Speech to Students at the End of the Spring Semester 2011
It is my privilege to have been the Director of the Arava Institute for Environmental Studies for the past 10 years. I became the Director as the second year of the Intifada Al Aqsa began and just 10 days before the 911 Tragedy. For the past 10 years, the Middle East has remained a turbulent and unstable part of the world going from crises to crises and conflict to conflict; the Second Intifada, the second Lebanon War, The Gaza Withdrawal and the Gaza Operation/Invasion, Katyushot on Kiryat Shmona, Kasamim on Sderot, the Flotilla and then there is the wider Middle East conflicts – the Second Gulf War, Iran and this year – uprisings in Egypt, Syria, Tunisia, Libya, Yemen.. Notice how so many of these conflicts start with the Second… Doesn’t that say something about our region? Are we trapped in a house of mirrors where we can only see ourselves and are doomed to walk around in circles repeating history and our own mistakes?
For 15 years, the Arava Institute has offered Middle Eastern and International students the opportunity to break through the mirrors and the stereotypes and to meet the other. For many of you it is your first time to really get to know the human side of the other side. Through wars, uprisings, political and military conflicts, the Arava Institute continues to wave the banner of “Nature Knows No Borders”. The institute continues to shine the light on a different path presenting a different paradigm for the Middle East. You have sat side by side in class, studying Ecology, Ethics and Water Politics together; you have slept on the beach together, hiked through dry desert valleys and braved pouring rain. You have disagreed over politics and over what to bring to the pot-luck dinner and you have agreed that there must be a different way to solve the Middle East conflict and that Elli gives way too many quizzes. You have had the incredibly unique opportunity to experience what life could be like in the Middle East without conflict.
It is not just a one time opportunity. Your teachers, staff and fellow students have given you the tools you need to go back to your home communities and to create a different paradigm. Like Bill Murray in Ground Hog Day, who discovers that the way to get out of the endlessly repeating loop in which he was caught was to stop looking at himself in the mirror and to start seeing the world through the eyes of others. I hope that your experience at the Arava Institute has enabled you to see the world through the eyes of your neighbors and that you will be able to carry this new view of your neighborhood back to your friends and family in order to enable them to envision a sustainable Middle East without conflict and a world living in peace. Thank you and good luck. - David Lehrer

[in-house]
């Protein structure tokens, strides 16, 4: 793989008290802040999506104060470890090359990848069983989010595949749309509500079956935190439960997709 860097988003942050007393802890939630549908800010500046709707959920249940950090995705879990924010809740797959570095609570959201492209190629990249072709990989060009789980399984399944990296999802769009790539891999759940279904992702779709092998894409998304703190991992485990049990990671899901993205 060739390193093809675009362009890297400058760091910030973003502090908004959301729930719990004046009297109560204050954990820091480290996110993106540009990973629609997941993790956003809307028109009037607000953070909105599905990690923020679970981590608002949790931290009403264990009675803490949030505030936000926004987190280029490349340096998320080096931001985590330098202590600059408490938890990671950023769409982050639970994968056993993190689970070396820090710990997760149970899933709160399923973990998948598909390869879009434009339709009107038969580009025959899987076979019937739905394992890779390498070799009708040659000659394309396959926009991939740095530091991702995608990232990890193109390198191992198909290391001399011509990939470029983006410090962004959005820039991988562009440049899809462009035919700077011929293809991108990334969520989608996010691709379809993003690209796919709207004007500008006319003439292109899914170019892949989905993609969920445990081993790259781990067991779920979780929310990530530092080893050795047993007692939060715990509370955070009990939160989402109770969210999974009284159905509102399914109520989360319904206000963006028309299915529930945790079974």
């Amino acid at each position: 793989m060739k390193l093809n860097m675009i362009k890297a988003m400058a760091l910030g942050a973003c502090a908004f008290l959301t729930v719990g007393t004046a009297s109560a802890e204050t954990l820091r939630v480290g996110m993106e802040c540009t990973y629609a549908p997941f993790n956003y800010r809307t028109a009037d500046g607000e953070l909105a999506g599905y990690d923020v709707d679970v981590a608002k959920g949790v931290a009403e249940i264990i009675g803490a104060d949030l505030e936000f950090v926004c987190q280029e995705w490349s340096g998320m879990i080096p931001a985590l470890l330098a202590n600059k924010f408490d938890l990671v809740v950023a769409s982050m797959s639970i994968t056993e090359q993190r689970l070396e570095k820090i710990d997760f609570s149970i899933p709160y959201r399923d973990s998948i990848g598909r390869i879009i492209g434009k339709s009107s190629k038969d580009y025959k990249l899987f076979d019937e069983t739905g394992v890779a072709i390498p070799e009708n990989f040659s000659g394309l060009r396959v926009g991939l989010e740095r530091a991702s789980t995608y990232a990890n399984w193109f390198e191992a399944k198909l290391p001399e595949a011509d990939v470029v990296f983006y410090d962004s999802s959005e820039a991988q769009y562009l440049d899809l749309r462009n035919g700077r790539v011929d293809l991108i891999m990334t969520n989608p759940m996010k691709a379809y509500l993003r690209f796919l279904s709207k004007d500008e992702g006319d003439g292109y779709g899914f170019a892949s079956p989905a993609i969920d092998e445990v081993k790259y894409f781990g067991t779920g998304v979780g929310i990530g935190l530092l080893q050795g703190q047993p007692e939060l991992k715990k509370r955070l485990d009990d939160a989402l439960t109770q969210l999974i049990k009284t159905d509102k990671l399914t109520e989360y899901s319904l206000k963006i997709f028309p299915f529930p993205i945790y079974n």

Sababa at the Knesset
On June 22nd, an urgent gathering of the Knesset Finance Committee was called to discuss the mining in the Samar Sand Dunes. Five Sababa members and 16 representatives from other environmental organizations took part in the discussion. The meeting ended with the committee calling on the Israeli land Authority to stop the plan to mine sand in the Samar Dunes until surveys are conducted for alternatives such as mining below the surface of already mined areas, using sand from Timna waste piles and importing sand from Jordan. The support of Knesset members for our campaign to save the Samar dunes gives us proof that our mission in Sababa is important as the only grass roots environmental organization protecting and promoting sustainable development in the Arava.
Provided by Taal Goldman
Sababa in the Hevel Eilot Region
Sababa has taken on the challenge of leading the discussion of sustainable development in the region. On June 26th, a hot Monday afternoon, 50 people from the region came to a Sustainable Development Workshop to discuss future plans in the Arava and ways we can promote sustainable development and lifestyle. The two hour session resulted in a list of ideas and projects for Sababa to take on as new campaigns and a draft for a joint vision of the Arava. This is the first step in a one year project. We hope that by the end to present to the Chairman of the Regional Council a proposal of a new sustainable development policy to be used as guidelines for regional growth.